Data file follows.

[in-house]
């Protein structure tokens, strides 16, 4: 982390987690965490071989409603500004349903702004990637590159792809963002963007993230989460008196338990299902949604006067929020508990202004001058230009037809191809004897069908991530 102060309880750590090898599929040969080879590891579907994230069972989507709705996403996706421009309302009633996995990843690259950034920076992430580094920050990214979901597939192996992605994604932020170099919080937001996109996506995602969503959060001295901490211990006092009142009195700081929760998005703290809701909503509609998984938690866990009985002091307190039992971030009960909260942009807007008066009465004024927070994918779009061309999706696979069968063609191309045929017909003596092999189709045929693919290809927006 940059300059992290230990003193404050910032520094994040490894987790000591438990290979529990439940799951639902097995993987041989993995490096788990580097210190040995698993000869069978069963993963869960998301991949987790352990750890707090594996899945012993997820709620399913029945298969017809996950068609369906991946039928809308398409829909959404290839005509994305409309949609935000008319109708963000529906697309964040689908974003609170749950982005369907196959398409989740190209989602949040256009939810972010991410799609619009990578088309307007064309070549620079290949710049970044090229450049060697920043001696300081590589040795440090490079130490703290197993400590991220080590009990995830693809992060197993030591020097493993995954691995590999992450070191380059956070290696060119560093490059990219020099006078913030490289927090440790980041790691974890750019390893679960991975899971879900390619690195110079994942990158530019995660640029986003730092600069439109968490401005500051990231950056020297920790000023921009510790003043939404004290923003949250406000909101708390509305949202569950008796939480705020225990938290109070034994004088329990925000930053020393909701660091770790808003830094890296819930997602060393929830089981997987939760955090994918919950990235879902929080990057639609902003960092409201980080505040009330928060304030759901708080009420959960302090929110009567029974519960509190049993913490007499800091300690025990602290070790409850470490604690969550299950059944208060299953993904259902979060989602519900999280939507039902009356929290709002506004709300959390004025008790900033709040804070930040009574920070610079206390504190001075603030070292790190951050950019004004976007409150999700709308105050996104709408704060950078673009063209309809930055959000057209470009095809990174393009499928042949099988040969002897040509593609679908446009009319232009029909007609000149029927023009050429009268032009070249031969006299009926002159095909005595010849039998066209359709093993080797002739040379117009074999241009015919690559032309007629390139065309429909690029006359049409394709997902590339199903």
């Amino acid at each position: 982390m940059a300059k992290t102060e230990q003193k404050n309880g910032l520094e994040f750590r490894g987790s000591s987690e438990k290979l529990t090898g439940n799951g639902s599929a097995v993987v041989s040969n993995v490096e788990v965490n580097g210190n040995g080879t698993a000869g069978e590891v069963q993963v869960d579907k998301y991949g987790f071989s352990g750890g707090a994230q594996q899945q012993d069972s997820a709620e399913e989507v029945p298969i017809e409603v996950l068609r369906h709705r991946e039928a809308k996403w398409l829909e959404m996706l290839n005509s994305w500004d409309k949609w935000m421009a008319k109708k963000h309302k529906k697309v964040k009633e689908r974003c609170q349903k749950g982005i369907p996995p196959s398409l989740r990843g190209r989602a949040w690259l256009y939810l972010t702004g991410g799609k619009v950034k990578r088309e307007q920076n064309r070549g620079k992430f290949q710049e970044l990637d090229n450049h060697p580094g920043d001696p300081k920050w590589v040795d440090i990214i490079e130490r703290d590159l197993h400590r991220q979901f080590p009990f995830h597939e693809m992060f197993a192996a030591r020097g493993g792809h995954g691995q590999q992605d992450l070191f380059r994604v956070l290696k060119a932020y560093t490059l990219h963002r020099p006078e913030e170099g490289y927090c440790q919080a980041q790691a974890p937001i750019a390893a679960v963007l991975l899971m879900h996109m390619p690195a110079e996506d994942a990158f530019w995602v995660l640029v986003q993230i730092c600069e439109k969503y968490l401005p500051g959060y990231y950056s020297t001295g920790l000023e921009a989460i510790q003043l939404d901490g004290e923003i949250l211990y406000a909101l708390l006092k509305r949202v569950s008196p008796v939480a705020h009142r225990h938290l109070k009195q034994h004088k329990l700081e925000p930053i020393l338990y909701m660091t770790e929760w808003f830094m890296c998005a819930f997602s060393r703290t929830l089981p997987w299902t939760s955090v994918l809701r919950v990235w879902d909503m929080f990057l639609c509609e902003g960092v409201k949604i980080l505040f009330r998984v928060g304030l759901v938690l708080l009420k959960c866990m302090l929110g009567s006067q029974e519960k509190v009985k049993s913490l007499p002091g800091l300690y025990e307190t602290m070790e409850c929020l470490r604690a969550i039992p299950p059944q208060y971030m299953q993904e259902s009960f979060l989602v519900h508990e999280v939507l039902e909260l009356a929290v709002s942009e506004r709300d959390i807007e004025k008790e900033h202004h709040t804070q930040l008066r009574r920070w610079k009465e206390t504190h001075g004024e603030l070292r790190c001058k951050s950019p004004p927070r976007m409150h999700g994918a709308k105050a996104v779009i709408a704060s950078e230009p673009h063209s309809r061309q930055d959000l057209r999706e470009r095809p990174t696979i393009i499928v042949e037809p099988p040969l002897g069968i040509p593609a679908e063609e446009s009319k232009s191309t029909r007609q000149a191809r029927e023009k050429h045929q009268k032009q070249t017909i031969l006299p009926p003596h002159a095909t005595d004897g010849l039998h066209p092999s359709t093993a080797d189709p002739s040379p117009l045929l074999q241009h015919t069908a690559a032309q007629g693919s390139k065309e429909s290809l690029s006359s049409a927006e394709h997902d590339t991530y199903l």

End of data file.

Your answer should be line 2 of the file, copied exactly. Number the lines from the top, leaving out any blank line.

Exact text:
């Protein structure tokens, strides 16, 4: 982390987690965490071989409603500004349903702004990637590159792809963002963007993230989460008196338990299902949604006067929020508990202004001058230009037809191809004897069908991530 102060309880750590090898599929040969080879590891579907994230069972989507709705996403996706421009309302009633996995990843690259950034920076992430580094920050990214979901597939192996992605994604932020170099919080937001996109996506995602969503959060001295901490211990006092009142009195700081929760998005703290809701909503509609998984938690866990009985002091307190039992971030009960909260942009807007008066009465004024927070994918779009061309999706696979069968063609191309045929017909003596092999189709045929693919290809927006 940059300059992290230990003193404050910032520094994040490894987790000591438990290979529990439940799951639902097995993987041989993995490096788990580097210190040995698993000869069978069963993963869960998301991949987790352990750890707090594996899945012993997820709620399913029945298969017809996950068609369906991946039928809308398409829909959404290839005509994305409309949609935000008319109708963000529906697309964040689908974003609170749950982005369907196959398409989740190209989602949040256009939810972010991410799609619009990578088309307007064309070549620079290949710049970044090229450049060697920043001696300081590589040795440090490079130490703290197993400590991220080590009990995830693809992060197993030591020097493993995954691995590999992450070191380059956070290696060119560093490059990219020099006078913030490289927090440790980041790691974890750019390893679960991975899971879900390619690195110079994942990158530019995660640029986003730092600069439109968490401005500051990231950056020297920790000023921009510790003043939404004290923003949250406000909101708390509305949202569950008796939480705020225990938290109070034994004088329990925000930053020393909701660091770790808003830094890296819930997602060393929830089981997987939760955090994918919950990235879902929080990057639609902003960092409201980080505040009330928060304030759901708080009420959960302090929110009567029974519960509190049993913490007499800091300690025990602290070790409850470490604690969550299950059944208060299953993904259902979060989602519900999280939507039902009356929290709002506004709300959390004025008790900033709040804070930040009574920070610079206390504190001075603030070292790190951050950019004004976007409150999700709308105050996104709408704060950078673009063209309809930055959000057209470009095809990174393009499928042949099988040969002897040509593609679908446009009319232009029909007609000149029927023009050429009268032009070249031969006299009926002159095909005595010849039998066209359709093993080797002739040379117009074999241009015919690559032309007629390139065309429909690029006359049409394709997902590339199903």